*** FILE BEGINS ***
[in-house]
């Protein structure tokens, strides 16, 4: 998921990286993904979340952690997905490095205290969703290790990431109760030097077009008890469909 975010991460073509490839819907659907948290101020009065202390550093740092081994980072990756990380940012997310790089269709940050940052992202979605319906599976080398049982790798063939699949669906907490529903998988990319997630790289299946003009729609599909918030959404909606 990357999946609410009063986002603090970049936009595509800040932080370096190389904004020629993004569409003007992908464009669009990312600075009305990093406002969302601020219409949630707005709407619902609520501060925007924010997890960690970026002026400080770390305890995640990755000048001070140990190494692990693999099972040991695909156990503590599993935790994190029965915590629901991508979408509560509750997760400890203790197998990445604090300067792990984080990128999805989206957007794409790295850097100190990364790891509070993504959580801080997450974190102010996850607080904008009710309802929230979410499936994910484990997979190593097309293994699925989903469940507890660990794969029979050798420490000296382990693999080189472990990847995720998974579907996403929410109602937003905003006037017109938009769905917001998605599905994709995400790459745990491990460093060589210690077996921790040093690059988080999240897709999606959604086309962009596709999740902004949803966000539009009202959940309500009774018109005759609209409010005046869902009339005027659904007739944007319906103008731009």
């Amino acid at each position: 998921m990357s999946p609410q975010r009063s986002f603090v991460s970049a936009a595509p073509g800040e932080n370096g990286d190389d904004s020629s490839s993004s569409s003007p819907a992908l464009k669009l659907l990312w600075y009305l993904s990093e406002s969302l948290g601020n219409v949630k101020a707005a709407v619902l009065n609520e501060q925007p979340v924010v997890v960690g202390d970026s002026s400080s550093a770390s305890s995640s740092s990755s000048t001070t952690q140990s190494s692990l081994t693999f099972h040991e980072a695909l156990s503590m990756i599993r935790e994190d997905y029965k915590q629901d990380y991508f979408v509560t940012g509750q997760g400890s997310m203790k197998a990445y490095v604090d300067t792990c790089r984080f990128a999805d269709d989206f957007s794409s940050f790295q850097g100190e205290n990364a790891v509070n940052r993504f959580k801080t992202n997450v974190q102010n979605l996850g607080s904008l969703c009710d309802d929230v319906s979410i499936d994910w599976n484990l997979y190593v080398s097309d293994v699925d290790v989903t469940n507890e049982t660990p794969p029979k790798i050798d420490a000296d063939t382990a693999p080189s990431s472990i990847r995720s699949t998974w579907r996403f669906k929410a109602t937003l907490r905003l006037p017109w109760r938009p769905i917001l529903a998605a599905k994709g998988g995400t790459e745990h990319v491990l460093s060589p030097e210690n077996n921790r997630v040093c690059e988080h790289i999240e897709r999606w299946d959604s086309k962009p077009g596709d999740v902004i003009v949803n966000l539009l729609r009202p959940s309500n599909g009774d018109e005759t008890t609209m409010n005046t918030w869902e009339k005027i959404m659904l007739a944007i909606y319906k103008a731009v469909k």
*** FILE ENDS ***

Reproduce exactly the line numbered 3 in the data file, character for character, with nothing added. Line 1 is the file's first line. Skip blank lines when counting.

């Amino acid at each position: 998921m990357s999946p609410q975010r009063s986002f603090v991460s970049a936009a595509p073509g800040e932080n370096g990286d190389d904004s020629s490839s993004s569409s003007p819907a992908l464009k669009l659907l990312w600075y009305l993904s990093e406002s969302l948290g601020n219409v949630k101020a707005a709407v619902l009065n609520e501060q925007p979340v924010v997890v960690g202390d970026s002026s400080s550093a770390s305890s995640s740092s990755s000048t001070t952690q140990s190494s692990l081994t693999f099972h040991e980072a695909l156990s503590m990756i599993r935790e994190d997905y029965k915590q629901d990380y991508f979408v509560t940012g509750q997760g400890s997310m203790k197998a990445y490095v604090d300067t792990c790089r984080f990128a999805d269709d989206f957007s794409s940050f790295q850097g100190e205290n990364a790891v509070n940052r993504f959580k801080t992202n997450v974190q102010n979605l996850g607080s904008l969703c009710d309802d929230v319906s979410i499936d994910w599976n484990l997979y190593v080398s097309d293994v699925d290790v989903t469940n507890e049982t660990p794969p029979k790798i050798d420490a000296d063939t382990a693999p080189s990431s472990i990847r995720s699949t998974w579907r996403f669906k929410a109602t937003l907490r905003l006037p017109w109760r938009p769905i917001l529903a998605a599905k994709g998988g995400t790459e745990h990319v491990l460093s060589p030097e210690n077996n921790r997630v040093c690059e988080h790289i999240e897709r999606w299946d959604s086309k962009p077009g596709d999740v902004i003009v949803n966000l539009l729609r009202p959940s309500n599909g009774d018109e005759t008890t609209m409010n005046t918030w869902e009339k005027i959404m659904l007739a944007i909606y319906k103008a731009v469909k």